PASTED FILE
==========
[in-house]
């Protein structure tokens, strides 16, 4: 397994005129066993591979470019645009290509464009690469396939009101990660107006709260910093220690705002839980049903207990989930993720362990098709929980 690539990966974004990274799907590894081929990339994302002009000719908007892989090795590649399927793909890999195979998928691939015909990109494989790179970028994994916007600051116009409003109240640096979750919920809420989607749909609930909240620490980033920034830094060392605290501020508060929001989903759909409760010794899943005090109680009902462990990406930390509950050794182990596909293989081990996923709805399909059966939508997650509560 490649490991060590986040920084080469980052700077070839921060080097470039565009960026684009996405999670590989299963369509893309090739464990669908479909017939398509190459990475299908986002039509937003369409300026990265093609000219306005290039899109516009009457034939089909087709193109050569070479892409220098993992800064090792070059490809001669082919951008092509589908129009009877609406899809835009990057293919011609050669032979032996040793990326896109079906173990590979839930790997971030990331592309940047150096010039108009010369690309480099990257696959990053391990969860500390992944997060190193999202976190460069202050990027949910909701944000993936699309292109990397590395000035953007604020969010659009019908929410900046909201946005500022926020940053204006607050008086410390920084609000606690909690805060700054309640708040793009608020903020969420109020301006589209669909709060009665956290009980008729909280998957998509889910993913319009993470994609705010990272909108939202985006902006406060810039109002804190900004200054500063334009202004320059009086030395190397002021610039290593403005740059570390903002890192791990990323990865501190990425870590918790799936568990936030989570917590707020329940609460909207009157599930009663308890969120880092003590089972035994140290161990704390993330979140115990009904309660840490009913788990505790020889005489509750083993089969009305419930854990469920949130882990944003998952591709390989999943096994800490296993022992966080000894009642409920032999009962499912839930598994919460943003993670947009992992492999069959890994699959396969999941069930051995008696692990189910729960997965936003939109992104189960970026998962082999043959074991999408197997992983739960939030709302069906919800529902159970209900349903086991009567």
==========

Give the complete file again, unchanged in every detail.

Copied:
[in-house]
């Protein structure tokens, strides 16, 4: 397994005129066993591979470019645009290509464009690469396939009101990660107006709260910093220690705002839980049903207990989930993720362990098709929980 690539990966974004990274799907590894081929990339994302002009000719908007892989090795590649399927793909890999195979998928691939015909990109494989790179970028994994916007600051116009409003109240640096979750919920809420989607749909609930909240620490980033920034830094060392605290501020508060929001989903759909409760010794899943005090109680009902462990990406930390509950050794182990596909293989081990996923709805399909059966939508997650509560 490649490991060590986040920084080469980052700077070839921060080097470039565009960026684009996405999670590989299963369509893309090739464990669908479909017939398509190459990475299908986002039509937003369409300026990265093609000219306005290039899109516009009457034939089909087709193109050569070479892409220098993992800064090792070059490809001669082919951008092509589908129009009877609406899809835009990057293919011609050669032979032996040793990326896109079906173990590979839930790997971030990331592309940047150096010039108009010369690309480099990257696959990053391990969860500390992944997060190193999202976190460069202050990027949910909701944000993936699309292109990397590395000035953007604020969010659009019908929410900046909201946005500022926020940053204006607050008086410390920084609000606690909690805060700054309640708040793009608020903020969420109020301006589209669909709060009665956290009980008729909280998957998509889910993913319009993470994609705010990272909108939202985006902006406060810039109002804190900004200054500063334009202004320059009086030395190397002021610039290593403005740059570390903002890192791990990323990865501190990425870590918790799936568990936030989570917590707020329940609460909207009157599930009663308890969120880092003590089972035994140290161990704390993330979140115990009904309660840490009913788990505790020889005489509750083993089969009305419930854990469920949130882990944003998952591709390989999943096994800490296993022992966080000894009642409920032999009962499912839930598994919460943003993670947009992992492999069959890994699959396969999941069930051995008696692990189910729960997965936003939109992104189960970026998962082999043959074991999408197997992983739960939030709302069906919800529902159970209900349903086991009567």